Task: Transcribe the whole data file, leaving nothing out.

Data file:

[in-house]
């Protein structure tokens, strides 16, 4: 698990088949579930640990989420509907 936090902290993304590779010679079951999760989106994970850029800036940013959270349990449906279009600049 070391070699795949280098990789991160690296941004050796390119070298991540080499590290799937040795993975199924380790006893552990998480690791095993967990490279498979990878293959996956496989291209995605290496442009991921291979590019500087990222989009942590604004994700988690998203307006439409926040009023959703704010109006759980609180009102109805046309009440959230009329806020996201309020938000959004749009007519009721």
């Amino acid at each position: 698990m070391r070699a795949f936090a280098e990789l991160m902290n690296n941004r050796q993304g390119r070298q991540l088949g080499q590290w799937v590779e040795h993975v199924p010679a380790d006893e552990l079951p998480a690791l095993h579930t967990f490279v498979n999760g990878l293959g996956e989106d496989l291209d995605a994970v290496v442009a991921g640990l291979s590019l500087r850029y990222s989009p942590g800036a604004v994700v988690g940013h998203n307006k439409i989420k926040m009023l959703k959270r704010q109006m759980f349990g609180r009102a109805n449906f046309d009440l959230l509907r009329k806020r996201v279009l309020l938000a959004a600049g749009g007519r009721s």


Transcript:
[in-house]
């Protein structure tokens, strides 16, 4: 698990088949579930640990989420509907 936090902290993304590779010679079951999760989106994970850029800036940013959270349990449906279009600049 070391070699795949280098990789991160690296941004050796390119070298991540080499590290799937040795993975199924380790006893552990998480690791095993967990490279498979990878293959996956496989291209995605290496442009991921291979590019500087990222989009942590604004994700988690998203307006439409926040009023959703704010109006759980609180009102109805046309009440959230009329806020996201309020938000959004749009007519009721």
């Amino acid at each position: 698990m070391r070699a795949f936090a280098e990789l991160m902290n690296n941004r050796q993304g390119r070298q991540l088949g080499q590290w799937v590779e040795h993975v199924p010679a380790d006893e552990l079951p998480a690791l095993h579930t967990f490279v498979n999760g990878l293959g996956e989106d496989l291209d995605a994970v290496v442009a991921g640990l291979s590019l500087r850029y990222s989009p942590g800036a604004v994700v988690g940013h998203n307006k439409i989420k926040m009023l959703k959270r704010q109006m759980f349990g609180r009102a109805n449906f046309d009440l959230l509907r009329k806020r996201v279009l309020l938000a959004a600049g749009g007519r009721s």